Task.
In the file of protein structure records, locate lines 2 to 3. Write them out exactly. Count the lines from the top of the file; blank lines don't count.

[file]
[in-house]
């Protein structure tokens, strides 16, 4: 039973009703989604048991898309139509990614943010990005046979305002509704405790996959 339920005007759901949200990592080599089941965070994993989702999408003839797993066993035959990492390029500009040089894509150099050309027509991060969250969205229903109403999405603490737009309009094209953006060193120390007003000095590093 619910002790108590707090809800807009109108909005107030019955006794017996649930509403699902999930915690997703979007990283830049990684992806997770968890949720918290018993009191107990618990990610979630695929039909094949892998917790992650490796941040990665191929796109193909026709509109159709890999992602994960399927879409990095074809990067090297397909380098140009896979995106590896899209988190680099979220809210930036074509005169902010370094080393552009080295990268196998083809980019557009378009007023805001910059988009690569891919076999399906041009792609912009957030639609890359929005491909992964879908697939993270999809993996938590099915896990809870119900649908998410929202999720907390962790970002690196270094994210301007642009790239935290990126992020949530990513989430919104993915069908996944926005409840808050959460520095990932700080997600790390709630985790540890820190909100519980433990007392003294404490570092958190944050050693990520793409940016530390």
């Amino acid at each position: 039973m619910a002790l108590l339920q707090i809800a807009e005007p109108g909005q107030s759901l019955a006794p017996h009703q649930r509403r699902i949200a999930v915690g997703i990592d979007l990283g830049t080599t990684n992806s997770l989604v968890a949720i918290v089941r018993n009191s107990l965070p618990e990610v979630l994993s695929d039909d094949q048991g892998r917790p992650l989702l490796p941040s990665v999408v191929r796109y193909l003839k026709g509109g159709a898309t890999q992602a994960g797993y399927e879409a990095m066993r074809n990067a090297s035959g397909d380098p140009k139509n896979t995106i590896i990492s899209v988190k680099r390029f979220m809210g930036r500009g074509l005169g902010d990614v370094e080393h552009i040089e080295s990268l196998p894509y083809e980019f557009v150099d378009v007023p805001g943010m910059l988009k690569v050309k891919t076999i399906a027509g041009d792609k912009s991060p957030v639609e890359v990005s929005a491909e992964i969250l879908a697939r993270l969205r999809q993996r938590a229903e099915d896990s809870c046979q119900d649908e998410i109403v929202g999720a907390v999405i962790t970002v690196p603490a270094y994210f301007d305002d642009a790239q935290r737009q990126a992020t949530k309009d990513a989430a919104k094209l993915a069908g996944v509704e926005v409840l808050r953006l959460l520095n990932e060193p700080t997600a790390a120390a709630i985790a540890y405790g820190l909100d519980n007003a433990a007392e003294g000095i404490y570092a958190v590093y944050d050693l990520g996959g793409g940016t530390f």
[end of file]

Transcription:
């Protein structure tokens, strides 16, 4: 039973009703989604048991898309139509990614943010990005046979305002509704405790996959 339920005007759901949200990592080599089941965070994993989702999408003839797993066993035959990492390029500009040089894509150099050309027509991060969250969205229903109403999405603490737009309009094209953006060193120390007003000095590093 619910002790108590707090809800807009109108909005107030019955006794017996649930509403699902999930915690997703979007990283830049990684992806997770968890949720918290018993009191107990618990990610979630695929039909094949892998917790992650490796941040990665191929796109193909026709509109159709890999992602994960399927879409990095074809990067090297397909380098140009896979995106590896899209988190680099979220809210930036074509005169902010370094080393552009080295990268196998083809980019557009378009007023805001910059988009690569891919076999399906041009792609912009957030639609890359929005491909992964879908697939993270999809993996938590099915896990809870119900649908998410929202999720907390962790970002690196270094994210301007642009790239935290990126992020949530990513989430919104993915069908996944926005409840808050959460520095990932700080997600790390709630985790540890820190909100519980433990007392003294404490570092958190944050050693990520793409940016530390």
């Amino acid at each position: 039973m619910a002790l108590l339920q707090i809800a807009e005007p109108g909005q107030s759901l019955a006794p017996h009703q649930r509403r699902i949200a999930v915690g997703i990592d979007l990283g830049t080599t990684n992806s997770l989604v968890a949720i918290v089941r018993n009191s107990l965070p618990e990610v979630l994993s695929d039909d094949q048991g892998r917790p992650l989702l490796p941040s990665v999408v191929r796109y193909l003839k026709g509109g159709a898309t890999q992602a994960g797993y399927e879409a990095m066993r074809n990067a090297s035959g397909d380098p140009k139509n896979t995106i590896i990492s899209v988190k680099r390029f979220m809210g930036r500009g074509l005169g902010d990614v370094e080393h552009i040089e080295s990268l196998p894509y083809e980019f557009v150099d378009v007023p805001g943010m910059l988009k690569v050309k891919t076999i399906a027509g041009d792609k912009s991060p957030v639609e890359v990005s929005a491909e992964i969250l879908a697939r993270l969205r999809q993996r938590a229903e099915d896990s809870c046979q119900d649908e998410i109403v929202g999720a907390v999405i962790t970002v690196p603490a270094y994210f301007d305002d642009a790239q935290r737009q990126a992020t949530k309009d990513a989430a919104k094209l993915a069908g996944v509704e926005v409840l808050r953006l959460l520095n990932e060193p700080t997600a790390a120390a709630i985790a540890y405790g820190l909100d519980n007003a433990a007392e003294g000095i404490y570092a958190v590093y944050d050693l990520g996959g793409g940016t530390f």